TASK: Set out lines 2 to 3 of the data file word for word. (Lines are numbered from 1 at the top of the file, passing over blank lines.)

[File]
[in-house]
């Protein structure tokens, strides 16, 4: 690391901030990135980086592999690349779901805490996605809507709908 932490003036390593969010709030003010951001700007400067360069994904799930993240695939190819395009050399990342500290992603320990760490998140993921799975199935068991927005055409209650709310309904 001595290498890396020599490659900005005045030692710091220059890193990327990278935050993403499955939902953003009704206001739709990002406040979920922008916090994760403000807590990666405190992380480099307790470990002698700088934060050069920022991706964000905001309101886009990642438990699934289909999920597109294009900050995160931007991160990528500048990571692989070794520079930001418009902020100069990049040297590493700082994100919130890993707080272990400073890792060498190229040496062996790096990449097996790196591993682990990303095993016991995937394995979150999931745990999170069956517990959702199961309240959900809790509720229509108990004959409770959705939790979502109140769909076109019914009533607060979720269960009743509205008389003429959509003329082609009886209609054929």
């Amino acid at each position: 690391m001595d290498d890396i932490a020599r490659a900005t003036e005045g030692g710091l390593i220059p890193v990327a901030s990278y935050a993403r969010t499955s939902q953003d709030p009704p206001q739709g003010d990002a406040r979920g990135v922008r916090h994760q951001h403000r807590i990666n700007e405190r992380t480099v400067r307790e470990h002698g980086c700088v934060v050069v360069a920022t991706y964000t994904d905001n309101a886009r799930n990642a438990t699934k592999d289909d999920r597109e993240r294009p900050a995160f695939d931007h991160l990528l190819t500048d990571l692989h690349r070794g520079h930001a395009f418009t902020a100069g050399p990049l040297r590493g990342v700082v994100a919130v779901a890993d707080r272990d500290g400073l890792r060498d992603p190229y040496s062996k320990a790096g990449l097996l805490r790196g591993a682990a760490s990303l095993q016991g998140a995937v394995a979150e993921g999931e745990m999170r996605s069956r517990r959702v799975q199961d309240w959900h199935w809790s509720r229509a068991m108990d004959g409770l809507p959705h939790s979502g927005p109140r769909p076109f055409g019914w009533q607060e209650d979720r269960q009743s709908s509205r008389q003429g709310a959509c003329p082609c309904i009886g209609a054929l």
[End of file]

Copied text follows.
């Protein structure tokens, strides 16, 4: 690391901030990135980086592999690349779901805490996605809507709908 932490003036390593969010709030003010951001700007400067360069994904799930993240695939190819395009050399990342500290992603320990760490998140993921799975199935068991927005055409209650709310309904 001595290498890396020599490659900005005045030692710091220059890193990327990278935050993403499955939902953003009704206001739709990002406040979920922008916090994760403000807590990666405190992380480099307790470990002698700088934060050069920022991706964000905001309101886009990642438990699934289909999920597109294009900050995160931007991160990528500048990571692989070794520079930001418009902020100069990049040297590493700082994100919130890993707080272990400073890792060498190229040496062996790096990449097996790196591993682990990303095993016991995937394995979150999931745990999170069956517990959702199961309240959900809790509720229509108990004959409770959705939790979502109140769909076109019914009533607060979720269960009743509205008389003429959509003329082609009886209609054929």
């Amino acid at each position: 690391m001595d290498d890396i932490a020599r490659a900005t003036e005045g030692g710091l390593i220059p890193v990327a901030s990278y935050a993403r969010t499955s939902q953003d709030p009704p206001q739709g003010d990002a406040r979920g990135v922008r916090h994760q951001h403000r807590i990666n700007e405190r992380t480099v400067r307790e470990h002698g980086c700088v934060v050069v360069a920022t991706y964000t994904d905001n309101a886009r799930n990642a438990t699934k592999d289909d999920r597109e993240r294009p900050a995160f695939d931007h991160l990528l190819t500048d990571l692989h690349r070794g520079h930001a395009f418009t902020a100069g050399p990049l040297r590493g990342v700082v994100a919130v779901a890993d707080r272990d500290g400073l890792r060498d992603p190229y040496s062996k320990a790096g990449l097996l805490r790196g591993a682990a760490s990303l095993q016991g998140a995937v394995a979150e993921g999931e745990m999170r996605s069956r517990r959702v799975q199961d309240w959900h199935w809790s509720r229509a068991m108990d004959g409770l809507p959705h939790s979502g927005p109140r769909p076109f055409g019914w009533q607060e209650d979720r269960q009743s709908s509205r008389q003429g709310a959509c003329p082609c309904i009886g209609a054929l």